Synopsis: After a few days of above normal temperatures, another closed low will drop south from the Pacific Northwest into western Nevada on Sunday.
Discussion: Looking at the big picture, the 18Z 250mb GFS shows a rather distinct closed low in the upper levels is expected to be situated near the Oregon/California/Nevada border. The 18Z 500mb GFS for Sunday morning shows this same closed low over the area with decent area of positive vorticity expected over much of California. So what all this means is western Nevada will be in a favorable location for showers and thunderstorms to develop over much of the area and expand east as the day progresses.
Precipitation: The latest NAM, GFS MOS and SREF plume data for Reno (not shown) suggest that amounts of less than one tenth of an inch is likely, however, the typically drier NAM has no precipitation with low chance probabilities. Looking at climatology and pattern recognition, total precipitation amounts as depicted in the GFS look reasonable, with heaviest amounts northwest of Reno. The ECMWF shows mainly just a few hundredths for the Carson City area and is in good agreement with the GFS. Due to the spotty nature of precipitation with these types of lows, some folks will see measurable rain and some folks will not.
Temperatures: Latest forecast MOS data is in good agreement in keeping highs in the low 80s on Saturday, with a significant cool down on Sunday into the upper 60s to low 70s. In fact, the NAM and GFS MOS data show Reno only getting to a high of 69. For Carson City, highs are typically a few degrees cooler, so expect highs in the upper mid to upper 60s.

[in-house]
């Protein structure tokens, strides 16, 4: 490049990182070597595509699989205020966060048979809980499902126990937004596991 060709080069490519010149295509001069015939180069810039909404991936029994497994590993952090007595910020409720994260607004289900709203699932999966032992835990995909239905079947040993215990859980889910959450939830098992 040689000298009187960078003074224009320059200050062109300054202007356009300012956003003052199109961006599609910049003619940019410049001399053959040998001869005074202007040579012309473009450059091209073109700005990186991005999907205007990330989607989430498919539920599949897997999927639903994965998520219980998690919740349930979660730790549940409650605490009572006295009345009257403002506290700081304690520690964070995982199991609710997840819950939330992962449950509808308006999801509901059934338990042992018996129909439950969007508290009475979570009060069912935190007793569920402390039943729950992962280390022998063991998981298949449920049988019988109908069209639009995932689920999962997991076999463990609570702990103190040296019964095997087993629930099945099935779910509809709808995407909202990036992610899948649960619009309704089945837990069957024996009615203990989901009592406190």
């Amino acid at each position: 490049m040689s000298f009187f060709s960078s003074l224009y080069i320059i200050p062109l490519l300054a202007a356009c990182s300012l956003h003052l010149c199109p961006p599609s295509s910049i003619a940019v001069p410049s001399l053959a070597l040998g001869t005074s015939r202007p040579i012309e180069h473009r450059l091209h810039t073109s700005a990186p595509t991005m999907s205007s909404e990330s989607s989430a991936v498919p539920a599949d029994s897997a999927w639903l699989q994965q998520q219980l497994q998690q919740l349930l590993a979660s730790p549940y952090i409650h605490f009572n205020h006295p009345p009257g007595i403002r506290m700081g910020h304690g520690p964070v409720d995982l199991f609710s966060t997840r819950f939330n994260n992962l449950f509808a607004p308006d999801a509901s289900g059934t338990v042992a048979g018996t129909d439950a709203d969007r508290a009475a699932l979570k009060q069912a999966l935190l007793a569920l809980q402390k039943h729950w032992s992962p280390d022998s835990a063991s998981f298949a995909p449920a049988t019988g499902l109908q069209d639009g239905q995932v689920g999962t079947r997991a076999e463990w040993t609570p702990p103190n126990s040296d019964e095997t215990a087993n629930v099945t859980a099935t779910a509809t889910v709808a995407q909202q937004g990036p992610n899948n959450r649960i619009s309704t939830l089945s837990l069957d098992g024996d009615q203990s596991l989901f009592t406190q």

Winds: Winds on Saturday will be out of the west at 15-25 mph becoming northwest at 10-15 mph on Sunday
Outlook: Once the low moves out of the area Sunday night, expect a gradual warming trend, with an end the showers. Highs are expected to be in the mid to upper 70s Monday, warming to the upper 80s to near 90 by the end of next week. No precipitation is expected at this time after Sunday night through the rest of next week.
Graphics are courtesy of NOAA Tropical Tidbits and Weatherbell Analyitics.